Tuesday, May 27, 2003
John Edwards for President?
When it comes to the big guys at the top, I tend to be more interested in philosophy than specifics. In this discussion of the Democratic candidates, William Saletan states, "I've seen other candidates speak for workers and against capitalist predation, but Edwards is trying to do something more ambitious: to reclaim the virtues of capitalism."
On John Edwards' official site, the text of his Economic Policy Address At The Fortune Global Forum has this:
First, we should eliminate tax shelters that serve little or no purpose but to provide a legal way for companies to hide their income. Too many people benefit from America's public investments and capital markets and then renounce their citizenship to avoid paying their fair share. That is a disgrace, and it certainly shouldn't be legal. Companies shouldn't be allowed to deposit their officers' salaries in offshore accounts, so their officers can avoid taxes. And American companies should not be allowed to set up virtual headquarters in foreign countries that are hardly more than mailboxes so they can hide profits earned in America.
Second, we should put an end to one of the most distasteful practices the tax code allows - the deduction for life insurance that companies take out on their nonexecutive employees. Companies get billions of dollars in tax breaks by buying policies on thousands of secretaries and janitors who never see a dime of those benefits. Even if the company lays these folks off, they can maintain the policy, get a tax break for doing so, actually collect on the policy when the former employee dies, and get another tax break on top of that. The employees and their families often don't get a dime. The government should not be subsidizing companies to get tax breaks when their former secretaries die. It is economically pointless, it is morally perverse, and it should stop.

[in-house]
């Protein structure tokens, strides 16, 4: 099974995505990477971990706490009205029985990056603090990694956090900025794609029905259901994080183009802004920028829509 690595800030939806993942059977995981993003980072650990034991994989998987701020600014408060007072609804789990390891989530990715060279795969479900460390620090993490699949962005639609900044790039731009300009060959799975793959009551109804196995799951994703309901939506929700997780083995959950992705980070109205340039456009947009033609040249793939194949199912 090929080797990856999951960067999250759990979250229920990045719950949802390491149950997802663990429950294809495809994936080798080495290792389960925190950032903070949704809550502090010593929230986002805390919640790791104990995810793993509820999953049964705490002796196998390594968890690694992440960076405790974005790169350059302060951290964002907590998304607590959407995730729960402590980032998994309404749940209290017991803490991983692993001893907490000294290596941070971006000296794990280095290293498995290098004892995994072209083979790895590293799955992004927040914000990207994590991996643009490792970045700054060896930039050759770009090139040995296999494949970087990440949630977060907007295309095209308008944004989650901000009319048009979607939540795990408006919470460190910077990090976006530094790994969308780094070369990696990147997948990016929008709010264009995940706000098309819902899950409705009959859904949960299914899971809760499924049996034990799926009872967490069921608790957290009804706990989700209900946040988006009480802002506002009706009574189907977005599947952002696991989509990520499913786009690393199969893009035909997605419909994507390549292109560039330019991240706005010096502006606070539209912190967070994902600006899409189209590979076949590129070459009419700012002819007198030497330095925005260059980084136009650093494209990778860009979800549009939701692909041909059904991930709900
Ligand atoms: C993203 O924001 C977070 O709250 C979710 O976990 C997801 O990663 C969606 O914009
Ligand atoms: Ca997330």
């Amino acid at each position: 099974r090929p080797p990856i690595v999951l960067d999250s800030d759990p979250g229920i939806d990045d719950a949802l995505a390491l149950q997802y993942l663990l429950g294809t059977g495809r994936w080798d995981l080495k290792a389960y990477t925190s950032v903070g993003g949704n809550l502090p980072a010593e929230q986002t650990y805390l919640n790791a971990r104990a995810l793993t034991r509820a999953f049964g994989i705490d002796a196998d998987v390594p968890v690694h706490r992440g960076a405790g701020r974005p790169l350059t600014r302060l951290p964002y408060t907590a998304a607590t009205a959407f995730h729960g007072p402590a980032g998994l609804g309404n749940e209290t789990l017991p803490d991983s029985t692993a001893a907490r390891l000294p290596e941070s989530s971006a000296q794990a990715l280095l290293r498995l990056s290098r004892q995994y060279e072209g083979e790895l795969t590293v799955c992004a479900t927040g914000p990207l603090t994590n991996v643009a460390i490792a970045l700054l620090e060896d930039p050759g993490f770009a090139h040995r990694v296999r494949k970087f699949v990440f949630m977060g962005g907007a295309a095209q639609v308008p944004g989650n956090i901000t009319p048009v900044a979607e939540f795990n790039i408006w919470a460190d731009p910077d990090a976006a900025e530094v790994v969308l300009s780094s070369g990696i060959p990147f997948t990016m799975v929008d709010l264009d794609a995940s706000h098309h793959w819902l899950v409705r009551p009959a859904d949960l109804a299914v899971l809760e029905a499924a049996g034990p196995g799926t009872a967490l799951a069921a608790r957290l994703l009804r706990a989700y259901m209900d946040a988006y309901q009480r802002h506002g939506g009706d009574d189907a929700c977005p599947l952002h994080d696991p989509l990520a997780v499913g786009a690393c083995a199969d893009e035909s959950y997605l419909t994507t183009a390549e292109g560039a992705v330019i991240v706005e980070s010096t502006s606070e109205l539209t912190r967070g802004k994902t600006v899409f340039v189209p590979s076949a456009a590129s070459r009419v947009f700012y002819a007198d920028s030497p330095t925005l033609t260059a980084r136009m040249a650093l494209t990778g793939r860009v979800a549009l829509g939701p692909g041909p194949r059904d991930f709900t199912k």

Third, we need to make sure that businesses and wealthy investors are held to the same standard as ordinary Americans when it comes to following our tax laws. Something is wrong when a poor working family is four times more likely to be audited than a corporation. Something is wrong when the White House is seeking to muzzle an IRS commissioner who has a simple warning: some fortunate but unscrupulous people are breaking our laws with virtual certainty they won't get caught. We can and we should save law-abiding citizens billions of dollars by requiring fair enforcement of our tax laws.
Finally, we need to take on the political obstacle course of corporate subsides. Washington isn't very good at this kind of thing, and that's why I think Senator McCain and Congressman Gephardt's proposal to establish a commission that will present a complete package for an up or down vote - like the Base Closing Commission - is a good idea.
Pro-capitalist populism? Populist tax reform? My goal as a "leftist" is not to end capitalism: My goal is to make everyone a capitalist. This is not yet an endorsement, but consider me leaning towards Edwards.